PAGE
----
So come out to East End Book Exchange tonight at 7 pm.  We are going to be post-post.  We are going to be the Confederacy’s worst nightmare.  The South rises again tonight and wins Pennsylvania, only it’s not as General Lee imagined it, not at all.

October 21, 2015

The New Magnolia State in Bloom — Mississippi Wakes Up a Little Freer Today

It is with great delight that I declare a symbolic victory in this blog space, a victory for the New South over the Old.  Symbolic victories are not the same as sea shifts.  Rather, symbolic victories signal a long-fomenting sea shift, one that may have gone unnoticed.  It’s a bit like the blooming of magnolias.

Ancient trees like this one got chewed by brontosaurus jaws.

Ancient trees like this one got chewed by brontosaurus jaws.

Let me explain.  My Vicksburg home was mid-century, not one of those antebellum mansions (alas) for which the city is so rightly famous.  But we had one venerable piece of Mississippi heritage right in our front yard — a large magnolia tree. That tree had probably stood there while non-reenacting Civil War-era beseigers and defenders of Vicksburg sniped at one another through bull rushes and barley fields.  It had probably stood there when Native American tribes trudged through the marshes to gaze over the Mississippi River over the bluff, on the lookout for good places to camp for the night.  It had stood there before North was North and South was South, before slaves arrived in shackles and before cotton got picked in nearby areas.  That tree was a kind of deep-rooted truth about the region even before it was a State, a Mesozoic veracity, something subtle but undeniable.

During winter in Mississippi, things freeze over.  Often farmers burn the cotton plants, already harvested, into cinders so that the crops can get rotated next year.  The earth is partly scorched.  The trees are mostly bare.  The Earth is grey and brown.  Then, as the first harbinger of thaw, one sees buds forming on all the dusty-green-leaved trees, buds that grow the size of outrageous mangoes, already tropical before they even open.  Then one morning, people wake up and find that the entire state’s magnolias have exploded open.  They preen like debutantes making a fine entrance in white ballgowns into an exclusive cotillion.  They waft in the ruffles of their petals a vaguely citrus-y and honeyed smell, gentle except for the enormity and large number of the flowers; one magnolia smells like almost nothing, but an avenue of magnolias? It is a time machine back into our prehistoric selves, the waking of pterodactyls and dragonflies to buzz overhead, the invitation to even volcanic things to return to life and to thrive.  The season has changed, even though the week before it seemed like nothing was going on, nothing, that the dead things were always there, it seemed, and nothing was ever going to change. It turns out, every year, that this is a myth we told ourselves in our gloom. The renewal of the magnolia — this is the true thing we forgot.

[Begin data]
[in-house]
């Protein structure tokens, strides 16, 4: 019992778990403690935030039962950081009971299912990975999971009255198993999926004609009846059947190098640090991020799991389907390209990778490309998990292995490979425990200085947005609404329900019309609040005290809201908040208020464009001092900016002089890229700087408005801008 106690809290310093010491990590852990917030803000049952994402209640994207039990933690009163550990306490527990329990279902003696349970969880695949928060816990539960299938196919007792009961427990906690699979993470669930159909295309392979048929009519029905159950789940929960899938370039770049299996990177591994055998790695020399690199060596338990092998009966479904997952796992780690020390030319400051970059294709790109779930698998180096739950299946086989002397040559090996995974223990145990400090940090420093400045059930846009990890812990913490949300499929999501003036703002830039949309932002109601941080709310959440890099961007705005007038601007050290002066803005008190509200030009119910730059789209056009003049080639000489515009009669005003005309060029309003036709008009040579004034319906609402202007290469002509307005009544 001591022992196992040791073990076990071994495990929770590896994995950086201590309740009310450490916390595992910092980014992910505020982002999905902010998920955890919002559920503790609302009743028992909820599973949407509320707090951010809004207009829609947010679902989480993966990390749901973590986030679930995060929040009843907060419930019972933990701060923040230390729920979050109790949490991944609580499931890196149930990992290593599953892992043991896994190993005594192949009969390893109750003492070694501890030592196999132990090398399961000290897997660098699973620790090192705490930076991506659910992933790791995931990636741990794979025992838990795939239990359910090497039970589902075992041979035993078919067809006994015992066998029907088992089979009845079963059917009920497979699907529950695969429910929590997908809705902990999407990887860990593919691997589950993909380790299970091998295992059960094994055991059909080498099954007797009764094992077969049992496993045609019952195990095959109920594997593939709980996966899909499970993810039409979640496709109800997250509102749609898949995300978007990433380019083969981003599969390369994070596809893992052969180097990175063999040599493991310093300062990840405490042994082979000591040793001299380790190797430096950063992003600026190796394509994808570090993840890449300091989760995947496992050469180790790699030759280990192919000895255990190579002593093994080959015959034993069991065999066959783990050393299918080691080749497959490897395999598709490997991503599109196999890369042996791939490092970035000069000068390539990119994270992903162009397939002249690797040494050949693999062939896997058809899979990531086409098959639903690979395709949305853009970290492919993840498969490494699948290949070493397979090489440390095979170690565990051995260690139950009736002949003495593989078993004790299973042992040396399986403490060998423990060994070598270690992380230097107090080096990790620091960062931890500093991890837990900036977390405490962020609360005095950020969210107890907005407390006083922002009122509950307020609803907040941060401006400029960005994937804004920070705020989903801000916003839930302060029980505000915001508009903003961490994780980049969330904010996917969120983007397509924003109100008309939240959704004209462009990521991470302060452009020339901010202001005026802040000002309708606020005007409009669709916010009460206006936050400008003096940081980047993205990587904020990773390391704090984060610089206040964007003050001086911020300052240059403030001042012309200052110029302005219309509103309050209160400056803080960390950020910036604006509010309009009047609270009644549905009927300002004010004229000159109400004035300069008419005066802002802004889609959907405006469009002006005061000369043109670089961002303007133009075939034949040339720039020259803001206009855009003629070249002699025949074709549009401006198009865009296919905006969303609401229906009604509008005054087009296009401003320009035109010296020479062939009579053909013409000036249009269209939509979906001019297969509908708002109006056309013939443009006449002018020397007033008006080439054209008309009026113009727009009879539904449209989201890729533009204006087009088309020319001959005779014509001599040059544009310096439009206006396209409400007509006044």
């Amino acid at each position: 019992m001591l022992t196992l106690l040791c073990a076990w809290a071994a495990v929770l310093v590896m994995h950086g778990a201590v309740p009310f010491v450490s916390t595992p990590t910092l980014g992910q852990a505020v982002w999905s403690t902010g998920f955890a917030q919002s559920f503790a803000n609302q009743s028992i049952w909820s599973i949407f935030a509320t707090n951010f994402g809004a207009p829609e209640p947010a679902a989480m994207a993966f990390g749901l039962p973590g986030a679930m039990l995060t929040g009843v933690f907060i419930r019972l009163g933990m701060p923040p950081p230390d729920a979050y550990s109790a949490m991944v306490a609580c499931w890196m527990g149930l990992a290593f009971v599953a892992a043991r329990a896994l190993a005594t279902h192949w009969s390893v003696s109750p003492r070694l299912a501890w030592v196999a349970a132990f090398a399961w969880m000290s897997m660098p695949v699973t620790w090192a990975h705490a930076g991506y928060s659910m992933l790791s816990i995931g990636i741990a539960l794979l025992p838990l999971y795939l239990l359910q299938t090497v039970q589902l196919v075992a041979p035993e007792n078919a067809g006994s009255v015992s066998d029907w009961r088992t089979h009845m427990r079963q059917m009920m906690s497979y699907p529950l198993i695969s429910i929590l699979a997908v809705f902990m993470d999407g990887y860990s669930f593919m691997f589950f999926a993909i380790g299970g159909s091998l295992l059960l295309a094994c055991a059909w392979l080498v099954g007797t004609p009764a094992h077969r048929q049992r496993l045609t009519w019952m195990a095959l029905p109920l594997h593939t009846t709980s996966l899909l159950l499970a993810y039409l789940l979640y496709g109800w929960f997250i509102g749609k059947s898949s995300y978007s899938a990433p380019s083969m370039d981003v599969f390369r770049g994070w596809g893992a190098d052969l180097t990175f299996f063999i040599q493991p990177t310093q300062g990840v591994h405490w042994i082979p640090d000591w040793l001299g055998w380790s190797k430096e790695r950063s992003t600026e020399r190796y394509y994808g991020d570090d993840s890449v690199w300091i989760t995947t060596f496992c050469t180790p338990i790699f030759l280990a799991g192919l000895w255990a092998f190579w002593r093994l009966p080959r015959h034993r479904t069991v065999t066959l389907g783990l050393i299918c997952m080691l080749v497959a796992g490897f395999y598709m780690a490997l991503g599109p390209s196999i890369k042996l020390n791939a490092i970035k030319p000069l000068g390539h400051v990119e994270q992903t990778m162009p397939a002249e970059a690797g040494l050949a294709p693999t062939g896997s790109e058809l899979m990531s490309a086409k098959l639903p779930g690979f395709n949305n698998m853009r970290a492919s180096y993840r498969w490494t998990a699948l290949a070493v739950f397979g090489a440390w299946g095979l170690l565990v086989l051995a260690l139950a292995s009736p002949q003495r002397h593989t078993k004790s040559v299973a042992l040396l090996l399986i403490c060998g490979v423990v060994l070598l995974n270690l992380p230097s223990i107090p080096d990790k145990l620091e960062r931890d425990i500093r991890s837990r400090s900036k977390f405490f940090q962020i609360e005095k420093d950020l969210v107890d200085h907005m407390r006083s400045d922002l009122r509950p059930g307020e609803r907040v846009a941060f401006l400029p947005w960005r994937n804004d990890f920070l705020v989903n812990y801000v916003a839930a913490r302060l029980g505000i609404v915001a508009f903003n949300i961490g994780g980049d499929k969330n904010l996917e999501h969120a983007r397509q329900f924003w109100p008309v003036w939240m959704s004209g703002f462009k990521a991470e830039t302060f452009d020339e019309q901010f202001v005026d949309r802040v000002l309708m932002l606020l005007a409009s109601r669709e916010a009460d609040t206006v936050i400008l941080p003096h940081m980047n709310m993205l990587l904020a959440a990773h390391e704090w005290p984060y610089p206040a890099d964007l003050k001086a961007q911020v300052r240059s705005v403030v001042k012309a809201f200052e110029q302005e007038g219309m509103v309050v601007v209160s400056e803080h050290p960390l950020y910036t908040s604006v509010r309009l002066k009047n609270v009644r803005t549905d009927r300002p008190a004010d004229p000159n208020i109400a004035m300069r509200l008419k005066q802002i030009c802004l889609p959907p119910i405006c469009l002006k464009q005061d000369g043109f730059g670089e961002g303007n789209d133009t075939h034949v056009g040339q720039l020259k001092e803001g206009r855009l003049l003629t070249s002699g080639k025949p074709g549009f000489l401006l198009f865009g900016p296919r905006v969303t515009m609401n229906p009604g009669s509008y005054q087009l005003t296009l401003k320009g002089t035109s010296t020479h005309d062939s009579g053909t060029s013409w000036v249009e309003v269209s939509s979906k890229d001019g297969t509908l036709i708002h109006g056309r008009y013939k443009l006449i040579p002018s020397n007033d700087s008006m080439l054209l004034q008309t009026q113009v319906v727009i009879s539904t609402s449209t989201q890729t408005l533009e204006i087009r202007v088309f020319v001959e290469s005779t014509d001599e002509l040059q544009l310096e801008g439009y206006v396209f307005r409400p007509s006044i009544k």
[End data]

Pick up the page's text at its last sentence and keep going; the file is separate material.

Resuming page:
Blooms like this are heady.

Blooms like this are heady.

Magnolias announce the start of a new season of growth.  The tree grows slowly but surely.  When the blooms appear, everything starts to buzz.

The University of Mississippi campus has an avenue of magnolia trees planted decades ago by women alumnae. When it blooms, it is heady.  It is a fair walk from the Confederate cemetery on campus, where the only blooms that one sees are in the form of wreaths left to remember very dead soldiers who died defeated.  The magnolias, on the other hand, they win every year, which is (alas) more than the football team of the university can say, despite its fans’ adoration.

The ASB (that’s student council, for you Yankees) of Ole Miss voted last night overwhelmingly to take down the Mississippi State Flag from the campus until there is no trace in that flag of a Confederate symbol, and they urged the state’s legislature (among whom are counted many Ole Miss alumni) to hurry the process by which they alter the flag to reflect the dignity of all Mississippians, black and white.  The pretty young Southerners blooming on that campus today have decided overwhelmingly that they don’t stand with the boy who got expelled for lynching the James Meredith statue a couple of years ago, with the Klan protesters, with old messages of hatred, the dead and killing things that made the South decay for years after the Civil War.

This flag would represent Mississippi heritage without representing Mississippi hatred.

This flag would represent Mississippi heritage without representing Mississippi hatred.

But those dead things, those decaying things, it turns out — those things constituted a myth people told themselves.  The truth of Mississippi is that it is The Magnolia State, a venerable thing that thrives indiscriminately when it blooms.  The truth of Mississippi today is that young Mississippians plan to live an integrated and dignified life.  They respect their ancestors but intend to live together hospitably and equitably in the present, not the past.  They intend to be polite to others, those who share their ethnicity, and those who don’t.  It doesn’t mean they have figured it all out — racism (alas) did not die last night on the Ole Miss campus.  However, a sea shift many did not see happening was happening slowly and surely, like the growth of the magnolia tree, and now we see the blooming, inhale the fragrance of it, and it is heady and invigorating.